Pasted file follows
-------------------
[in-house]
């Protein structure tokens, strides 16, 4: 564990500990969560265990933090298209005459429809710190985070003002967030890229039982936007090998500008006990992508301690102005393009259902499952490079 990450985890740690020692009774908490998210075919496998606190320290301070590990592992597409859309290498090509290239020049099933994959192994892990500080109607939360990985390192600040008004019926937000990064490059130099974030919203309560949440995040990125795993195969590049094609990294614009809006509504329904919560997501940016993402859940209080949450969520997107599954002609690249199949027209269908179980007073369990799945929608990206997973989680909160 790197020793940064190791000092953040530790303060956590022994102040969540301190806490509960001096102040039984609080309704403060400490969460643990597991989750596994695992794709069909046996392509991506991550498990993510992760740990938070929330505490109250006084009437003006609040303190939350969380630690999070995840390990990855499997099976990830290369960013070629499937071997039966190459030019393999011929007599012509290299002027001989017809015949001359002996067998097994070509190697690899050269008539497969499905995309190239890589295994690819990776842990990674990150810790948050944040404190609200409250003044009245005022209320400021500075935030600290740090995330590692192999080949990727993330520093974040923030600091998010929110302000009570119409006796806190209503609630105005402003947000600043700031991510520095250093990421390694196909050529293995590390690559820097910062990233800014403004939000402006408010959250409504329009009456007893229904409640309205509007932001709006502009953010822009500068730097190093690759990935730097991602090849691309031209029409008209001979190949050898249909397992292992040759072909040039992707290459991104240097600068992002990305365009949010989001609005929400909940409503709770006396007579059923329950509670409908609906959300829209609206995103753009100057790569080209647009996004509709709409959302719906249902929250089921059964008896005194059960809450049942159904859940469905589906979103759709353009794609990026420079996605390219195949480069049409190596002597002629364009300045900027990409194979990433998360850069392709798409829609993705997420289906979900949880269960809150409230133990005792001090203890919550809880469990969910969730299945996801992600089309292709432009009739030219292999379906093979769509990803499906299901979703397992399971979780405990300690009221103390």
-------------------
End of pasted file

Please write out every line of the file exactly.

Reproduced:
[in-house]
């Protein structure tokens, strides 16, 4: 564990500990969560265990933090298209005459429809710190985070003002967030890229039982936007090998500008006990992508301690102005393009259902499952490079 990450985890740690020692009774908490998210075919496998606190320290301070590990592992597409859309290498090509290239020049099933994959192994892990500080109607939360990985390192600040008004019926937000990064490059130099974030919203309560949440995040990125795993195969590049094609990294614009809006509504329904919560997501940016993402859940209080949450969520997107599954002609690249199949027209269908179980007073369990799945929608990206997973989680909160 790197020793940064190791000092953040530790303060956590022994102040969540301190806490509960001096102040039984609080309704403060400490969460643990597991989750596994695992794709069909046996392509991506991550498990993510992760740990938070929330505490109250006084009437003006609040303190939350969380630690999070995840390990990855499997099976990830290369960013070629499937071997039966190459030019393999011929007599012509290299002027001989017809015949001359002996067998097994070509190697690899050269008539497969499905995309190239890589295994690819990776842990990674990150810790948050944040404190609200409250003044009245005022209320400021500075935030600290740090995330590692192999080949990727993330520093974040923030600091998010929110302000009570119409006796806190209503609630105005402003947000600043700031991510520095250093990421390694196909050529293995590390690559820097910062990233800014403004939000402006408010959250409504329009009456007893229904409640309205509007932001709006502009953010822009500068730097190093690759990935730097991602090849691309031209029409008209001979190949050898249909397992292992040759072909040039992707290459991104240097600068992002990305365009949010989001609005929400909940409503709770006396007579059923329950509670409908609906959300829209609206995103753009100057790569080209647009996004509709709409959302719906249902929250089921059964008896005194059960809450049942159904859940469905589906979103759709353009794609990026420079996605390219195949480069049409190596002597002629364009300045900027990409194979990433998360850069392709798409829609993705997420289906979900949880269960809150409230133990005792001090203890919550809880469990969910969730299945996801992600089309292709432009009739030219292999379906093979769509990803499906299901979703397992399971979780405990300690009221103390």